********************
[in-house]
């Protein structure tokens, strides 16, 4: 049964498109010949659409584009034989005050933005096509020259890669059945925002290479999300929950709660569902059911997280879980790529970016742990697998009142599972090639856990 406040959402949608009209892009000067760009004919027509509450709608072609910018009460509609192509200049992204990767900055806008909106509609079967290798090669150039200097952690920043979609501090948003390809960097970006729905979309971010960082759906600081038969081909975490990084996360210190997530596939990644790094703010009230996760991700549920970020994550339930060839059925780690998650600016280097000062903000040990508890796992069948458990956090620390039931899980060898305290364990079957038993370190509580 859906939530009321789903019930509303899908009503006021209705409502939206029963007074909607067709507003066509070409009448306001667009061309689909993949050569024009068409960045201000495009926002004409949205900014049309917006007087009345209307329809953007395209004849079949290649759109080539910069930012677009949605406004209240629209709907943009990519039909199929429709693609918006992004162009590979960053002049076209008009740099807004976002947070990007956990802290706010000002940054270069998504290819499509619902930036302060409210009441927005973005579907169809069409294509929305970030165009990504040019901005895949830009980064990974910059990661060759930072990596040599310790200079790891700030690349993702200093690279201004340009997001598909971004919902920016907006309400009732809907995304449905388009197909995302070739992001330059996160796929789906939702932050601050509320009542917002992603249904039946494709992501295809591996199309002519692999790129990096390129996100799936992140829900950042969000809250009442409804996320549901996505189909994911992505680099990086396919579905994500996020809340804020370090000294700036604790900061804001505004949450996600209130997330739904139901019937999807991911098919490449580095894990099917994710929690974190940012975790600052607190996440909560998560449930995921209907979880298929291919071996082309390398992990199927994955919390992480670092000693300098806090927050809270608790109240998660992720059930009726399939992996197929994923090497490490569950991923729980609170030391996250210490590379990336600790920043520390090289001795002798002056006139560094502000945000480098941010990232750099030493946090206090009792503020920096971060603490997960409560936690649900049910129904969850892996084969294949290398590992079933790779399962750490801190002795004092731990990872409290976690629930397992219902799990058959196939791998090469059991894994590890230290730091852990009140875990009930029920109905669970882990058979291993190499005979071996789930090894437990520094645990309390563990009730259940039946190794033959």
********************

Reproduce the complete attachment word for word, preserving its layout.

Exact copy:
[in-house]
């Protein structure tokens, strides 16, 4: 049964498109010949659409584009034989005050933005096509020259890669059945925002290479999300929950709660569902059911997280879980790529970016742990697998009142599972090639856990 406040959402949608009209892009000067760009004919027509509450709608072609910018009460509609192509200049992204990767900055806008909106509609079967290798090669150039200097952690920043979609501090948003390809960097970006729905979309971010960082759906600081038969081909975490990084996360210190997530596939990644790094703010009230996760991700549920970020994550339930060839059925780690998650600016280097000062903000040990508890796992069948458990956090620390039931899980060898305290364990079957038993370190509580 859906939530009321789903019930509303899908009503006021209705409502939206029963007074909607067709507003066509070409009448306001667009061309689909993949050569024009068409960045201000495009926002004409949205900014049309917006007087009345209307329809953007395209004849079949290649759109080539910069930012677009949605406004209240629209709907943009990519039909199929429709693609918006992004162009590979960053002049076209008009740099807004976002947070990007956990802290706010000002940054270069998504290819499509619902930036302060409210009441927005973005579907169809069409294509929305970030165009990504040019901005895949830009980064990974910059990661060759930072990596040599310790200079790891700030690349993702200093690279201004340009997001598909971004919902920016907006309400009732809907995304449905388009197909995302070739992001330059996160796929789906939702932050601050509320009542917002992603249904039946494709992501295809591996199309002519692999790129990096390129996100799936992140829900950042969000809250009442409804996320549901996505189909994911992505680099990086396919579905994500996020809340804020370090000294700036604790900061804001505004949450996600209130997330739904139901019937999807991911098919490449580095894990099917994710929690974190940012975790600052607190996440909560998560449930995921209907979880298929291919071996082309390398992990199927994955919390992480670092000693300098806090927050809270608790109240998660992720059930009726399939992996197929994923090497490490569950991923729980609170030391996250210490590379990336600790920043520390090289001795002798002056006139560094502000945000480098941010990232750099030493946090206090009792503020920096971060603490997960409560936690649900049910129904969850892996084969294949290398590992079933790779399962750490801190002795004092731990990872409290976690629930397992219902799990058959196939791998090469059991894994590890230290730091852990009140875990009930029920109905669970882990058979291993190499005979071996789930090894437990520094645990309390563990009730259940039946190794033959």